Branch retinal vein occlusion (BRVO)
1) Major BRVO:  At the disc and/or away from the disc. 2) Macular BRVO:  Involving only a macular branch. 3) Peripheral BRVO:  Not involving the macular circulation.

It depends on the extent of macular circulation compromised by the occlusion.   Patients with macular involvement often present with the sudden onset of blurred vision and metamorphopsia, or a relative visual field defect. Patients with peripheral occlusions may be asymptomatic.

Visual Acuity (VA):
It is very variable and is principally dependent on the extent of macular involvement.

Fundus Examination:
   Dilatation and tortuosity of the affected venous segment. The site of occlusion is often identifiable as an arteriovenous crossing point. Flame-shaped and dot/blot haemorrhages, retinal edema, sometimes cotton wool spots affecting the sector of the retina drained by the obstructed vein.

Fluorescein Angiography (FA):
It shows variable delayed venous filling, blockage by blood, staining of the vessel wall, hypofluorescence due to capillary non-perfusion and ‘pruning’ of vessels in the ischemic areas.

Optical coherence tomography (OCT):
It demonstrates and allows quantification of the severity of macular edema and is a useful way of monitoring its course and the response to treatment.

Branch Retinal Vein Occlusion



The acute features usually resolve within 6–12 months and may be replaced by the following:   Exudates, venous sheathing and sclerosis peripheral to the site of obstruction, collaterals and variable residual haemorrhage. Collateral are characterized by slightly tortuous veins that develop locally or across the horizontal raphe between the inferior and superior vascular arcades and are best detected on FA. The severity of residual signs is highly variable and they may be only subtle.

  At 6 months about 50% of eyes achieve vision of 6/12 or better. Approximately 50% of untreated eyes with BRVO retain 6/12 or better whilst 25% will have vision of <6/60.

The two main vision-threatening complications are:

Chronic macular edema:
It is the most common cause of persistent poor visual acuity after BRVO. Patients with visual acuity of 6/12 or worse may benefit from laser photocoagulation, provided the macula is not significantly ischemic.

Retinal neovascularization occurs in about 60% of eyes with more than 5 disc areas of nonperfusion and a third with less than 4 disc areas – about 40% overall. NVE are considerably more common than NVD. NVE usually develops at the border of the triangular sector of ischemic retina drained by the occluded vein. New vessels usually appear within 6–12 months but may develop at any time; they can lead to recurrent vitreous and pre-retinal haemorrhage, and occasionally tractional retinal detachment.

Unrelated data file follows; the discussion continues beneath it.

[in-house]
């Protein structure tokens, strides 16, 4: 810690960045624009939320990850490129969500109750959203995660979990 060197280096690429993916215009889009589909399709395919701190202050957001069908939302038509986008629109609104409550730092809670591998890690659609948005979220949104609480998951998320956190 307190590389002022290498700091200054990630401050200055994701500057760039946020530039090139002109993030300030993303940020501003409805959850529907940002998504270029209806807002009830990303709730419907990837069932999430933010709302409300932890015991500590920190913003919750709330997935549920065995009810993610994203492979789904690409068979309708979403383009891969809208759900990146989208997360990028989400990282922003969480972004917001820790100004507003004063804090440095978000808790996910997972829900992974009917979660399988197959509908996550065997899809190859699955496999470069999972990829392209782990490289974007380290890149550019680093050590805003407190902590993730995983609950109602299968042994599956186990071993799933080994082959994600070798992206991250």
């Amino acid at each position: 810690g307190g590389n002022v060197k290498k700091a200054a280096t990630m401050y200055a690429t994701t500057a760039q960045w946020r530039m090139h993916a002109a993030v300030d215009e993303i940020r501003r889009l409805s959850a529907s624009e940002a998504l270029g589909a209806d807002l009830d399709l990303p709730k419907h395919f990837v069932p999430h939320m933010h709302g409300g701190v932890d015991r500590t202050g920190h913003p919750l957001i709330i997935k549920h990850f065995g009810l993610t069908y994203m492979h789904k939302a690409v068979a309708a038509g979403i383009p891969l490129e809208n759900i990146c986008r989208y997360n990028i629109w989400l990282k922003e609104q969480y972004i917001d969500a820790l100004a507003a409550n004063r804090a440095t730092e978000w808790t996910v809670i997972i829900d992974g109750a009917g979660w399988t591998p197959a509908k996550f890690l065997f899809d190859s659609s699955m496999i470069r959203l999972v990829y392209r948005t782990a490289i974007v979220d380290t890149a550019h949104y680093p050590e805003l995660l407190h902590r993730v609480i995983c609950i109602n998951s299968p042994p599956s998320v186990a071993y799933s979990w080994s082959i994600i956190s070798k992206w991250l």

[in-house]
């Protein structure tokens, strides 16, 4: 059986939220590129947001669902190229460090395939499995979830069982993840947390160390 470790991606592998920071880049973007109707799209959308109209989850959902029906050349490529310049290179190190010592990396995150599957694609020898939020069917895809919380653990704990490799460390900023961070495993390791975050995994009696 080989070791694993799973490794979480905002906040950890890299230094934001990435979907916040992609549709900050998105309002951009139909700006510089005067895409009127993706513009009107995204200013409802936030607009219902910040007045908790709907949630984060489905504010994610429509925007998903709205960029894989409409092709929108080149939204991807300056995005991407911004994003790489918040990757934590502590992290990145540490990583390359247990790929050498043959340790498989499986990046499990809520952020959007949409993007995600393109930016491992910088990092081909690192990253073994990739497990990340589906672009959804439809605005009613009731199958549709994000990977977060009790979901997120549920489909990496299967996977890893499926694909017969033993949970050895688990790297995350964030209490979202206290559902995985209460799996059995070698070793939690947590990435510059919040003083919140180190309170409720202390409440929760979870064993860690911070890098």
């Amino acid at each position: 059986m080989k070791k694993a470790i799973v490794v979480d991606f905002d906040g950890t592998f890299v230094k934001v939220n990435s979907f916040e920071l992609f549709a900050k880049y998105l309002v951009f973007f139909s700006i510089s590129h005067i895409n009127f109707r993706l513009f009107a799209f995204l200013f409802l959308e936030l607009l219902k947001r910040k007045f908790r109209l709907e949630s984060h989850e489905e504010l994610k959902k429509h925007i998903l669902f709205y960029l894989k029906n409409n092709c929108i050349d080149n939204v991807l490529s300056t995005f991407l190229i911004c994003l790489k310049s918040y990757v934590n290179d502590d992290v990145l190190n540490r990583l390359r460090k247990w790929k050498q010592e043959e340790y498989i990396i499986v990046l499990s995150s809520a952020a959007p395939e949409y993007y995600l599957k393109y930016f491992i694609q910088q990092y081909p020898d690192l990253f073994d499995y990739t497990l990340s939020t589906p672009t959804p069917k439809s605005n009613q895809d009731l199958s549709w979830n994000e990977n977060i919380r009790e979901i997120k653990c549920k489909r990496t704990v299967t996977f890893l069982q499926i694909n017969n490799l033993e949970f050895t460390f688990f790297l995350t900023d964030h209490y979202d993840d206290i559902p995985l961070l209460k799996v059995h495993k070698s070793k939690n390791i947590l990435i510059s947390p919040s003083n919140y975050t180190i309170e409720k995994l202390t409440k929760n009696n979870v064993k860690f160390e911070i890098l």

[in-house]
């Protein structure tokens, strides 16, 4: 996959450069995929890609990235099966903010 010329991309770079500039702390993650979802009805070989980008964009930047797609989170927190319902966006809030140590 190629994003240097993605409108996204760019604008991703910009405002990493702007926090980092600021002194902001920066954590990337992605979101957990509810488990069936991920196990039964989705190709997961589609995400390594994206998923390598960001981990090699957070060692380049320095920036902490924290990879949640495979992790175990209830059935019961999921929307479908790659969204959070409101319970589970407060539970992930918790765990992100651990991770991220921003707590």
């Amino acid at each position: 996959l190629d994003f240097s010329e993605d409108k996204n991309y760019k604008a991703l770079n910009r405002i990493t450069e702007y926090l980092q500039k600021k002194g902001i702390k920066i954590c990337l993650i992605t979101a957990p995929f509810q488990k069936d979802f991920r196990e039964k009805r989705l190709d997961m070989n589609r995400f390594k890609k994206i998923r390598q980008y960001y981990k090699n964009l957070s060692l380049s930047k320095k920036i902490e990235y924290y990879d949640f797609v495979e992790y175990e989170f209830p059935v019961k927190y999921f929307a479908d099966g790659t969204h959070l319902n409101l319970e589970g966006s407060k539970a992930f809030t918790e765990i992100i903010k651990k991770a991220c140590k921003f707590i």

Branch Retinal Vein Occlusion



Follow-up should be at about 3 months with FA: A) With good macular perfusion and improving visual acuity, no treatment is required. B) If macular edema is associated with good macular perfusion and visual acuity continues to be 6/12 or worse after 3–6 months, laser photocoagulation should be considered. Patients with visual acuity of less than 6/60 or those with symptoms for over a year are unlikely to benefit from laser. Prior to treatment, the FA should be studied carefully to identify leaking areas. C) If macular non-perfusion is present and visual acuity is poor, particularly if FA shows an incomplete foveal avascular zone (FAZ), laser treatment is unlikely to improve vision.

Treatment of macular edema
Grid laser photocoagulation

(50–100 µm, 0.1 second duration and spaced one burn width apart) to produce a gentle reaction in the area of leakage as identified on FA. The burns should extend no closer to the fovea than the edge of the FAZ and be no more peripheral than the major vascular arcades. Care should be taken to avoid treating over intraretinal haemorrhage. It is also very important to identify shunts/collaterals on FA, which do not leak fluorescein, because they must not be treated. Follow-up should take place after three months. If macular edema persists, retreatment may be considered although the results are frequently disappointing.
Intravitreal triamcinolone (IVT)

It is as effective as laser in eyes with macular edema, but may cause cataract and elevation of intraocular pressure. An average of 2 injections of 1 mg are given in the first year.
Periocular steroid injection

It is less invasive, although probably less effective, than the intravitreal route.
Intravitreal anti-VEGF agents.

Bevacizumab (Avastin) 0.05 mL/1.25 mg) in a regimen of 2–3 injections over 5–6 months has shown promising effects on macular edema and vision, including in patients resistant to laser.

Branch Retinal Vein Occlusion



Arteriovenous sheathotomy.

Some positive results have been reported both for sheathotomy and for vitrectomy alone; a randomized controlled trial showed similar benefit from IVT.

Treatment of neovascularization
Neovascularization is not normally treated unless vitreous haemorrhage occurs because early treatment does not appear to affect the visual prognosis. If appropriate, scatter laser photocoagulation (200–500 µm size, 0.05–0.1 s duration and spaced one burn width apart) is performed with sufficient energy to achieve a medium reaction covering the entire involved sector as defined by the colour photograph and FA. A quadrant usually requires 400–500 burns. Follow-up should be after 4–6 weeks. If neovascularization persists re-treatment can be considered, and is usually effective in inducing regression.

Branch Retinal Vein Occlusion